How to develop the next generation of IT leaders

Party GirlIt often astonishes me to see how easily young children can grasp the mechanics of a smartphone. For many people of my generation, becoming digitally literate is a gradual learning process. But many of today’s youngsters demonstrate an instinctive ability to work with new technologies. And as kids get older, they spend more and more time immersed in IT-related activities — from playing video games to talking to friends via social media.

However, this natural appreciation for IT doesn’t always translate into a more formal interest in technology. In many countries, employers complain that the education system does not produce enough young people with the level of IT skills needed to meet the demands of business. And technology subjects in schools and colleges do not always attract the hoped-for level of interest.

The private sector of today needs a pipeline of IT-literate employees. And technology-reliant organizations, in particular, are already facing skills shortages. So what can they do to help enthuse more kids about IT? Here are some ideas for starters:

  • Make fun the first objective. Many companies are now sponsoring IT clubs for kids who want to play around with technology — from coding to building a robot. For instance, UK semiconductor design company Arm Holdings already funds more than 1,000 such clubs.
  • Consider direct intervention in schools and colleges. Some firms are already using this strategy. In the US, for example, private companies have so far pledged more than US$750m of finance to pay for the rollout of new technologies in classrooms around the country.
  • Tailor projects to help develop skills. Initiatives aimed at encouraging children to learn certain skills can also work very well. In a number of different countries, US internet giant Google has worked with the educational authorities to supply Raspberry Pi units (credit card-sized programmable computers) to schools. This has given even the youngest kids the change to learn the basics of coding.
  • Engage with policy-makers and educators. Companies must help these key stakeholders to understand what technology skills should be taught in schools. In many countries, technology teaching centers on the basic use of computers — such as word processing — but doesn’t touch upon more fundamental skills, such as coding or app development.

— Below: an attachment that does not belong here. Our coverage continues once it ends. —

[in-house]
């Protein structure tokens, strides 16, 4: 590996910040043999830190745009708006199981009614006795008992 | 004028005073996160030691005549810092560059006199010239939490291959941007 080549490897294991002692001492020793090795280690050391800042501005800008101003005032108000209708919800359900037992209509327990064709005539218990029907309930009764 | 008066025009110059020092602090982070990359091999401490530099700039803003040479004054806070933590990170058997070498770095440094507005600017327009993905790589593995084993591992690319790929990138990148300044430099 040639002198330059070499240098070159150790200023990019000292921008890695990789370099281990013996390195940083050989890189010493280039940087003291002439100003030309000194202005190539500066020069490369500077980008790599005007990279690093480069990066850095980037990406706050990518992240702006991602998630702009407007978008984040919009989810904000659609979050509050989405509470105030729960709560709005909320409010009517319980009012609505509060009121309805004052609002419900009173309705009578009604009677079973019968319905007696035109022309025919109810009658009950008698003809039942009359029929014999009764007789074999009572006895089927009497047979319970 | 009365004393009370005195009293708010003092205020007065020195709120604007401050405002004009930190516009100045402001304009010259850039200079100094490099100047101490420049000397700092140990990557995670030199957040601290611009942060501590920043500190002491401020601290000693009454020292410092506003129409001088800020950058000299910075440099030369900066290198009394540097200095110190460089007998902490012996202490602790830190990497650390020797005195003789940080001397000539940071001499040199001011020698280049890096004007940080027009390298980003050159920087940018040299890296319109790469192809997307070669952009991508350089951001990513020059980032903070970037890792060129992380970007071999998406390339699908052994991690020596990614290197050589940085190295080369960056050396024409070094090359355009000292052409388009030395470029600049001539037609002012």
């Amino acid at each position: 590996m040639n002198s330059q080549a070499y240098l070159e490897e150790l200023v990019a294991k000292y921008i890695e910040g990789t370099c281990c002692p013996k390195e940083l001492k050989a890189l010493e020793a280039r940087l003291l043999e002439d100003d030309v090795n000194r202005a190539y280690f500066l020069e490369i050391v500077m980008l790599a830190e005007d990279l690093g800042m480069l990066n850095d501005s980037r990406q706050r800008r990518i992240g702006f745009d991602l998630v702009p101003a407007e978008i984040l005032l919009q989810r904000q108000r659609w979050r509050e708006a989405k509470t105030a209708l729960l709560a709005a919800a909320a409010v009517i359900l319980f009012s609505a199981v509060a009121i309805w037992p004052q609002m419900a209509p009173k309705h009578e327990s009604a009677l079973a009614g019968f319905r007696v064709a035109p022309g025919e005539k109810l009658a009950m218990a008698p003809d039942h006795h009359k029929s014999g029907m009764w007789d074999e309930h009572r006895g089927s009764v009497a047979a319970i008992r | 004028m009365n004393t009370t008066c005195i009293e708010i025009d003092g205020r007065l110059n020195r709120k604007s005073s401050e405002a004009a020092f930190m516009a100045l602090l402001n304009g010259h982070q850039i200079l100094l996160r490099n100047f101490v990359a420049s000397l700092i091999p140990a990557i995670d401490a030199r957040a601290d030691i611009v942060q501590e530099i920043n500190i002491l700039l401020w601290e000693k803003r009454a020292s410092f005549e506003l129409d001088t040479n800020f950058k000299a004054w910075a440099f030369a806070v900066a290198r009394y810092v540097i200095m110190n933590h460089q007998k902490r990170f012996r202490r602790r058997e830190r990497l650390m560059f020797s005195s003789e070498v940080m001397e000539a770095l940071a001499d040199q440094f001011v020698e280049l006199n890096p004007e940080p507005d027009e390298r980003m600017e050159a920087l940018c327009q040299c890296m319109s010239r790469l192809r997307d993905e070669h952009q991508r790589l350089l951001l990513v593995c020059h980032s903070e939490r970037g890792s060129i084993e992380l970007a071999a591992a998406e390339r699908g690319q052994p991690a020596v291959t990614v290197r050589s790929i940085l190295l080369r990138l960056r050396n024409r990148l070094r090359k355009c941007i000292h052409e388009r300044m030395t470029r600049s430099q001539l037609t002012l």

• Educate the teachers. Companies need to do more to support those who pass on digital learning to children. This may be through the training of teachers, or even by providing their own instructors, lessons and workshops. US semiconductor manufacturer Intel is doing exactly that through its Educator Academy, which operates in many countries and provides a wealth of online material.
  • Promote IT as a career path. Companies should help sell IT as a career option to kids. In the UK, for example, science, technology and engineering companies have been financing an annual event aimed at schoolchildren. The Big Bang Fair has been up and running since 2009. This year it was attended by 65,000 children and young people aged 7–19. The fair uses entertaining and educational experiments, demonstrations and exhibitions to highlight the exciting career opportunities in these industries.

All told, there are already some exciting and encouraging initiatives being implemented by companies to encourage children to take an interest in IT. And, as the next generation moves into the job market, these small steps are likely to generate positive results.

But there is a lot more that can be done, and I would urge companies to be more proactive. The truth is that no state can possibly hope to adapt its education system at the rate businesses’ skill demands evolve. And so it is hugely important that leading companies lend support and expertise to assist the development and education of our young people.


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